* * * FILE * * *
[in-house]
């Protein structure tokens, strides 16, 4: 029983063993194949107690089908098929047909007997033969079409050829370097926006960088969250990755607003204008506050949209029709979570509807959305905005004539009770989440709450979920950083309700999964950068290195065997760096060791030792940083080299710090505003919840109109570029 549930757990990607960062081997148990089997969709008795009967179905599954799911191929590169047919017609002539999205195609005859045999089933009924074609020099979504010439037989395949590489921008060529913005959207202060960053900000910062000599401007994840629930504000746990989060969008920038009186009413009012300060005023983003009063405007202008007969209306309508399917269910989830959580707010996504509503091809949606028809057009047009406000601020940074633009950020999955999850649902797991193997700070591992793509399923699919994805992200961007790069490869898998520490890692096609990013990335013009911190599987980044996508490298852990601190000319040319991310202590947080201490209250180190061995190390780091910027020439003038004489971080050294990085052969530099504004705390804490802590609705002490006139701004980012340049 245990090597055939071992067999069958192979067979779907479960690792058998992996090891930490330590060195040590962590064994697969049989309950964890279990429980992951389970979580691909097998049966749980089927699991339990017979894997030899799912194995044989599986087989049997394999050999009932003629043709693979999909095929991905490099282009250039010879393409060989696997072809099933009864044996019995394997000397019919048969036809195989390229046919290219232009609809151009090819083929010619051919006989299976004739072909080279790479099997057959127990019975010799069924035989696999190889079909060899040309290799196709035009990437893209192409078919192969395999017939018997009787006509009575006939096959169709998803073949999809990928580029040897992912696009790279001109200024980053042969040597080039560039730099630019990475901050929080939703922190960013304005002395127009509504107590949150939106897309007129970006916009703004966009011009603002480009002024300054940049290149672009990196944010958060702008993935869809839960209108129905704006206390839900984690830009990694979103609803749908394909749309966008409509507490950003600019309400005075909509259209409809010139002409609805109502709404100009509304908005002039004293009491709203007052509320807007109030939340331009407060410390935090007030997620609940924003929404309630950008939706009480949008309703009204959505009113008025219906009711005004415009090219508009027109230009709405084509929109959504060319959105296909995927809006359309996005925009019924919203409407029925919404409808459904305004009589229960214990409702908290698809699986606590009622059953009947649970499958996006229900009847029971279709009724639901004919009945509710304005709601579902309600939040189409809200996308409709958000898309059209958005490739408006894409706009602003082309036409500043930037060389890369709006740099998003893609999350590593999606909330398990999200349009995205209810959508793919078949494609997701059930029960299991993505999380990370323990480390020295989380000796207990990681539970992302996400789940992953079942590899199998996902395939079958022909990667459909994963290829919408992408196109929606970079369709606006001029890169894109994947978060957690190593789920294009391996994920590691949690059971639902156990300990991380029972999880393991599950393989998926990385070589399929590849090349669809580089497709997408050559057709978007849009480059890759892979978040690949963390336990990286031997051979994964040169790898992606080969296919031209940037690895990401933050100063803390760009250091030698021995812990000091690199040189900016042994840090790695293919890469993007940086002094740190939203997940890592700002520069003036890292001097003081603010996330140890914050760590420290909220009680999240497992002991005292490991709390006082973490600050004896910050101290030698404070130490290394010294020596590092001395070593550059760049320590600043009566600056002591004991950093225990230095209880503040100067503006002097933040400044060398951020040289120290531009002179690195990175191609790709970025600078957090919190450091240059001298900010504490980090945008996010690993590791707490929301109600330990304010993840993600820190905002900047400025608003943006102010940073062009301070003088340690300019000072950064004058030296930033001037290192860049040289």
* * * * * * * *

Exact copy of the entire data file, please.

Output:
[in-house]
């Protein structure tokens, strides 16, 4: 029983063993194949107690089908098929047909007997033969079409050829370097926006960088969250990755607003204008506050949209029709979570509807959305905005004539009770989440709450979920950083309700999964950068290195065997760096060791030792940083080299710090505003919840109109570029 549930757990990607960062081997148990089997969709008795009967179905599954799911191929590169047919017609002539999205195609005859045999089933009924074609020099979504010439037989395949590489921008060529913005959207202060960053900000910062000599401007994840629930504000746990989060969008920038009186009413009012300060005023983003009063405007202008007969209306309508399917269910989830959580707010996504509503091809949606028809057009047009406000601020940074633009950020999955999850649902797991193997700070591992793509399923699919994805992200961007790069490869898998520490890692096609990013990335013009911190599987980044996508490298852990601190000319040319991310202590947080201490209250180190061995190390780091910027020439003038004489971080050294990085052969530099504004705390804490802590609705002490006139701004980012340049 245990090597055939071992067999069958192979067979779907479960690792058998992996090891930490330590060195040590962590064994697969049989309950964890279990429980992951389970979580691909097998049966749980089927699991339990017979894997030899799912194995044989599986087989049997394999050999009932003629043709693979999909095929991905490099282009250039010879393409060989696997072809099933009864044996019995394997000397019919048969036809195989390229046919290219232009609809151009090819083929010619051919006989299976004739072909080279790479099997057959127990019975010799069924035989696999190889079909060899040309290799196709035009990437893209192409078919192969395999017939018997009787006509009575006939096959169709998803073949999809990928580029040897992912696009790279001109200024980053042969040597080039560039730099630019990475901050929080939703922190960013304005002395127009509504107590949150939106897309007129970006916009703004966009011009603002480009002024300054940049290149672009990196944010958060702008993935869809839960209108129905704006206390839900984690830009990694979103609803749908394909749309966008409509507490950003600019309400005075909509259209409809010139002409609805109502709404100009509304908005002039004293009491709203007052509320807007109030939340331009407060410390935090007030997620609940924003929404309630950008939706009480949008309703009204959505009113008025219906009711005004415009090219508009027109230009709405084509929109959504060319959105296909995927809006359309996005925009019924919203409407029925919404409808459904305004009589229960214990409702908290698809699986606590009622059953009947649970499958996006229900009847029971279709009724639901004919009945509710304005709601579902309600939040189409809200996308409709958000898309059209958005490739408006894409706009602003082309036409500043930037060389890369709006740099998003893609999350590593999606909330398990999200349009995205209810959508793919078949494609997701059930029960299991993505999380990370323990480390020295989380000796207990990681539970992302996400789940992953079942590899199998996902395939079958022909990667459909994963290829919408992408196109929606970079369709606006001029890169894109994947978060957690190593789920294009391996994920590691949690059971639902156990300990991380029972999880393991599950393989998926990385070589399929590849090349669809580089497709997408050559057709978007849009480059890759892979978040690949963390336990990286031997051979994964040169790898992606080969296919031209940037690895990401933050100063803390760009250091030698021995812990000091690199040189900016042994840090790695293919890469993007940086002094740190939203997940890592700002520069003036890292001097003081603010996330140890914050760590420290909220009680999240497992002991005292490991709390006082973490600050004896910050101290030698404070130490290394010294020596590092001395070593550059760049320590600043009566600056002591004991950093225990230095209880503040100067503006002097933040400044060398951020040289120290531009002179690195990175191609790709970025600078957090919190450091240059001298900010504490980090945008996010690993590791707490929301109600330990304010993840993600820190905002900047400025608003943006102010940073062009301070003088340690300019000072950064004058030296930033001037290192860049040289």